A 1.8 earthquake registered in the North Carolina mountain town of Weaverville early Saturday according to the U.S. Geological Survey.
The quake struck at 1:16 a.m. and was centered about 3.1 miles northwest of Weaverville, the USGS reported. The earthquake had a depth of 0.8 miles, according to the USGS.
Weaverville is a town of about 4,000 people just 10 miles north of Asheville and about 135 miles west of Charlotte.
No injuries or damage were reported. While there’s no single magnitude above which damage occurs, damage typically results when the earthquake magnitude reaches somewhere above 4 or 5, according to the USGS.
In May, a 2.2 earthquake struck southeast of Catawba, a community about 50 miles northwest of uptown Charlotte with a population of about 600 people.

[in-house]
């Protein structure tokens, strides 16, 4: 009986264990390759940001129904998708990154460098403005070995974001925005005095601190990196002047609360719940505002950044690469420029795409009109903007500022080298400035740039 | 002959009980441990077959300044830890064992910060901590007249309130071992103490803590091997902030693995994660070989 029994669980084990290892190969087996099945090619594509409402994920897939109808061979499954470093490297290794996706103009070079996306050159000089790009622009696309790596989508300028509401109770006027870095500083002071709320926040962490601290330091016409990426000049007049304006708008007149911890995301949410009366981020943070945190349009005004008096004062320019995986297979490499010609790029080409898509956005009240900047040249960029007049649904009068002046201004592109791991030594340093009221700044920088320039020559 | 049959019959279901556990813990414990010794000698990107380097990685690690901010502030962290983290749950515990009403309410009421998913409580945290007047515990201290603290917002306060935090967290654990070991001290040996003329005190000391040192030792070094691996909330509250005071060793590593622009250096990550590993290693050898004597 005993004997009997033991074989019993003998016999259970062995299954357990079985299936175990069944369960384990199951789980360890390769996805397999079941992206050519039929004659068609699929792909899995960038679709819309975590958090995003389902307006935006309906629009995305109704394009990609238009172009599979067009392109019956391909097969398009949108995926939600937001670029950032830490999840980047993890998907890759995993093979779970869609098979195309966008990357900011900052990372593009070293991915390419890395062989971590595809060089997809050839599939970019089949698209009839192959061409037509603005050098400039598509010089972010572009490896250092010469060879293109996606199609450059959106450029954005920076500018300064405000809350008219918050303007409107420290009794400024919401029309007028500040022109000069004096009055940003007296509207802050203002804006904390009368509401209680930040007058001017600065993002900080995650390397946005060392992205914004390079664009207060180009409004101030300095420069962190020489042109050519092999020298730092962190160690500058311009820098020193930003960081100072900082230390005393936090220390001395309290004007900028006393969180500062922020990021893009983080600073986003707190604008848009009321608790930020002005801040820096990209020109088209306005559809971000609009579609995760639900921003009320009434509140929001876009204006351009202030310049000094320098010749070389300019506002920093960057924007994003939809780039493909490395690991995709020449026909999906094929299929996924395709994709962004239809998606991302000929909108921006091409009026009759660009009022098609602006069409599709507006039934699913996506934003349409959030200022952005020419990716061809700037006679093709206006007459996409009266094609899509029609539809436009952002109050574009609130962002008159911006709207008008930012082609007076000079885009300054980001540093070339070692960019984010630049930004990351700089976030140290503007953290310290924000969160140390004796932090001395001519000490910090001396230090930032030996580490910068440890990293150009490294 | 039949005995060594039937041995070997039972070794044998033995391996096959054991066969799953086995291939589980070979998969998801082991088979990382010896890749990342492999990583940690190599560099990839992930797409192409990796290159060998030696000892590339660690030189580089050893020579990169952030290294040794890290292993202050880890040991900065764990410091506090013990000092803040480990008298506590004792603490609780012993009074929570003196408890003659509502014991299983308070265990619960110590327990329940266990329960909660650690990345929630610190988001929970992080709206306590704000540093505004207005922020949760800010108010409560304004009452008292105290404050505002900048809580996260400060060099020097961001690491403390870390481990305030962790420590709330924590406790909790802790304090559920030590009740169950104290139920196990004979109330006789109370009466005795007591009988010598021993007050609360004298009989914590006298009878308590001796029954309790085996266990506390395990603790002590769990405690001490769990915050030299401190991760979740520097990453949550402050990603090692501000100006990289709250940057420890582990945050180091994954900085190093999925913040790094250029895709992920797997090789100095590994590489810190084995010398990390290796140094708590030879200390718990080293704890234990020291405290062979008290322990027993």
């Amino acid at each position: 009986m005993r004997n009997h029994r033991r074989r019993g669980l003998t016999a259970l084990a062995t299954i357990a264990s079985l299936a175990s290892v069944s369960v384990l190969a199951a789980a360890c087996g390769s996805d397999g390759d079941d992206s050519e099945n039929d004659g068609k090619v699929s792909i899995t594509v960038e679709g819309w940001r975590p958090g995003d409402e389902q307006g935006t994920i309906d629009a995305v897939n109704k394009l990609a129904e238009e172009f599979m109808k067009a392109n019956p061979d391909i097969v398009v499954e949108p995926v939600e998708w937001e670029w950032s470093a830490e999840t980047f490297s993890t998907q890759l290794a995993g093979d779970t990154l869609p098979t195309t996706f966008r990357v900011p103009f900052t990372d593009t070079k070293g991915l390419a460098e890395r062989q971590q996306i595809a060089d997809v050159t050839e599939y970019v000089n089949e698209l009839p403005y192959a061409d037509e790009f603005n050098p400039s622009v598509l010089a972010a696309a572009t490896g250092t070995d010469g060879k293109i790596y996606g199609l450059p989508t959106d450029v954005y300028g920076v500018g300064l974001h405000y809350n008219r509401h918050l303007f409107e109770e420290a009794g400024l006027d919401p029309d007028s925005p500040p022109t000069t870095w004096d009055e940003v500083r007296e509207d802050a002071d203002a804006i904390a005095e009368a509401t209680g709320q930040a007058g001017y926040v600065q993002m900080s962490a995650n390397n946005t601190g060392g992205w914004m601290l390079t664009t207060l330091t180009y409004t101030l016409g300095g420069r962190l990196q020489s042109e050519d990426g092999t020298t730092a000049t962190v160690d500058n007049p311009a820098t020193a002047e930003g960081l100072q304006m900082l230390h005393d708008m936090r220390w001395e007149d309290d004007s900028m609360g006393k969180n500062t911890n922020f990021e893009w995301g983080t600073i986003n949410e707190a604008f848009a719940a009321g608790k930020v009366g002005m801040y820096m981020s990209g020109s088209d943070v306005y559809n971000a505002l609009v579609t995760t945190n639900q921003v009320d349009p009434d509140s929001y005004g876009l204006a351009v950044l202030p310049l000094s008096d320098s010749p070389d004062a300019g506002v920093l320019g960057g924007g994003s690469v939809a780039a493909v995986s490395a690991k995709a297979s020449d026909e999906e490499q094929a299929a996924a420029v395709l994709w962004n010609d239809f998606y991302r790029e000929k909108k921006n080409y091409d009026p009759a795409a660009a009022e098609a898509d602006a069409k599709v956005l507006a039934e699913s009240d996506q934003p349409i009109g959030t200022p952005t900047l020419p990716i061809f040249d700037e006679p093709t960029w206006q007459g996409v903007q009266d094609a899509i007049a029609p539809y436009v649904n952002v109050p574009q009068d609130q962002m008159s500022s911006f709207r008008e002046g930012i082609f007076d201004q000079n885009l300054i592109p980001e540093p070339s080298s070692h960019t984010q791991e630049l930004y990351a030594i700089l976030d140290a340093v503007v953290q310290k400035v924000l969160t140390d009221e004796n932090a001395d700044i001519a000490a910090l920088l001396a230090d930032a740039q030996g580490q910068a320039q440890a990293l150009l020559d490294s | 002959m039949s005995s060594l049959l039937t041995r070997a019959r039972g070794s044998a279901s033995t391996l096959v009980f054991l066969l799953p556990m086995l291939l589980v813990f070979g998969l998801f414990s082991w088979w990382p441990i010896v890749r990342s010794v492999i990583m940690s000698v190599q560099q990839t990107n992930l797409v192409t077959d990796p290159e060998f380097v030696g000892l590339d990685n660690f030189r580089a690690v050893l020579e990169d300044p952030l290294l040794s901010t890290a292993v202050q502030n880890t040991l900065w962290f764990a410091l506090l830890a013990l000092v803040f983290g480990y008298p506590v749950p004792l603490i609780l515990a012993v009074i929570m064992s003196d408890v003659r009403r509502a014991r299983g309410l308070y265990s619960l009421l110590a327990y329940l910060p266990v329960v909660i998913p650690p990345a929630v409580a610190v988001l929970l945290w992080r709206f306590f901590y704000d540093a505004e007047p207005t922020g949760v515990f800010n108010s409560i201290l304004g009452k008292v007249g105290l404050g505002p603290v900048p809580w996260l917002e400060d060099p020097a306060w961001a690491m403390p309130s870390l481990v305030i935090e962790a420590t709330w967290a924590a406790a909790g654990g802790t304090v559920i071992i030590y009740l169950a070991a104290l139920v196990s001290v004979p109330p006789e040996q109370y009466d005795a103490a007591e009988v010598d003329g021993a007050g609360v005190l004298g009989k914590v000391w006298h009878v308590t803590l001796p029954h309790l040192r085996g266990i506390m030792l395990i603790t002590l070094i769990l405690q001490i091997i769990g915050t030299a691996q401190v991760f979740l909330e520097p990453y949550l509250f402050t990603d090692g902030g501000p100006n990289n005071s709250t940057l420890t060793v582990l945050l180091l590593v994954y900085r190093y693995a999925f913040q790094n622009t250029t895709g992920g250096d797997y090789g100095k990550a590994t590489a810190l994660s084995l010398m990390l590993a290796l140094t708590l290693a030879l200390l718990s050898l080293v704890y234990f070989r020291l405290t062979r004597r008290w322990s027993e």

About two years ago, Sparta, North Carolina, experienced a 5.1-magnitude earthquake that researchers recently discovered left a “rupture” in the ground more than 1.5 miles long, The Charlotte Observer previously reported.
Major earthquakes are rare in North Carolina, but seismic events can happen any time of the year, according to the N.C. Division of Environmental Quality.